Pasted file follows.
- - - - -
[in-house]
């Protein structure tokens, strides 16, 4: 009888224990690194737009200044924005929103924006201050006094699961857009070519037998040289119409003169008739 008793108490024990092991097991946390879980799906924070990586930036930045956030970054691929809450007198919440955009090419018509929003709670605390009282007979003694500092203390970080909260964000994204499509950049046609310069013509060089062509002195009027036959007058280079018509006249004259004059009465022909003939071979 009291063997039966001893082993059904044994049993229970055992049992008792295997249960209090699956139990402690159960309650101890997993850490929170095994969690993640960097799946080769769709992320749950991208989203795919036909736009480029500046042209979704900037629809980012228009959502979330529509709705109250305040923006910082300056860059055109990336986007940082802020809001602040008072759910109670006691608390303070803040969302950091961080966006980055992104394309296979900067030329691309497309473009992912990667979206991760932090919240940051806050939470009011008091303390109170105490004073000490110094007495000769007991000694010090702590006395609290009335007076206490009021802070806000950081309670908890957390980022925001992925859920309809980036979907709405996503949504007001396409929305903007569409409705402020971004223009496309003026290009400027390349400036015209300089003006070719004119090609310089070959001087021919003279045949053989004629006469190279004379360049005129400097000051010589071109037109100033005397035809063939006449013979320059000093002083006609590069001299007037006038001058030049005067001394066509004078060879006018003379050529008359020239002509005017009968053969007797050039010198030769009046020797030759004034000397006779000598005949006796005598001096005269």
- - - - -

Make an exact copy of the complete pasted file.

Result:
[in-house]
């Protein structure tokens, strides 16, 4: 009888224990690194737009200044924005929103924006201050006094699961857009070519037998040289119409003169008739 008793108490024990092991097991946390879980799906924070990586930036930045956030970054691929809450007198919440955009090419018509929003709670605390009282007979003694500092203390970080909260964000994204499509950049046609310069013509060089062509002195009027036959007058280079018509006249004259004059009465022909003939071979 009291063997039966001893082993059904044994049993229970055992049992008792295997249960209090699956139990402690159960309650101890997993850490929170095994969690993640960097799946080769769709992320749950991208989203795919036909736009480029500046042209979704900037629809980012228009959502979330529509709705109250305040923006910082300056860059055109990336986007940082802020809001602040008072759910109670006691608390303070803040969302950091961080966006980055992104394309296979900067030329691309497309473009992912990667979206991760932090919240940051806050939470009011008091303390109170105490004073000490110094007495000769007991000694010090702590006395609290009335007076206490009021802070806000950081309670908890957390980022925001992925859920309809980036979907709405996503949504007001396409929305903007569409409705402020971004223009496309003026290009400027390349400036015209300089003006070719004119090609310089070959001087021919003279045949053989004629006469190279004379360049005129400097000051010589071109037109100033005397035809063939006449013979320059000093002083006609590069001299007037006038001058030049005067001394066509004078060879006018003379050529008359020239002509005017009968053969007797050039010198030769009046020797030759004034000397006779000598005949006796005598001096005269």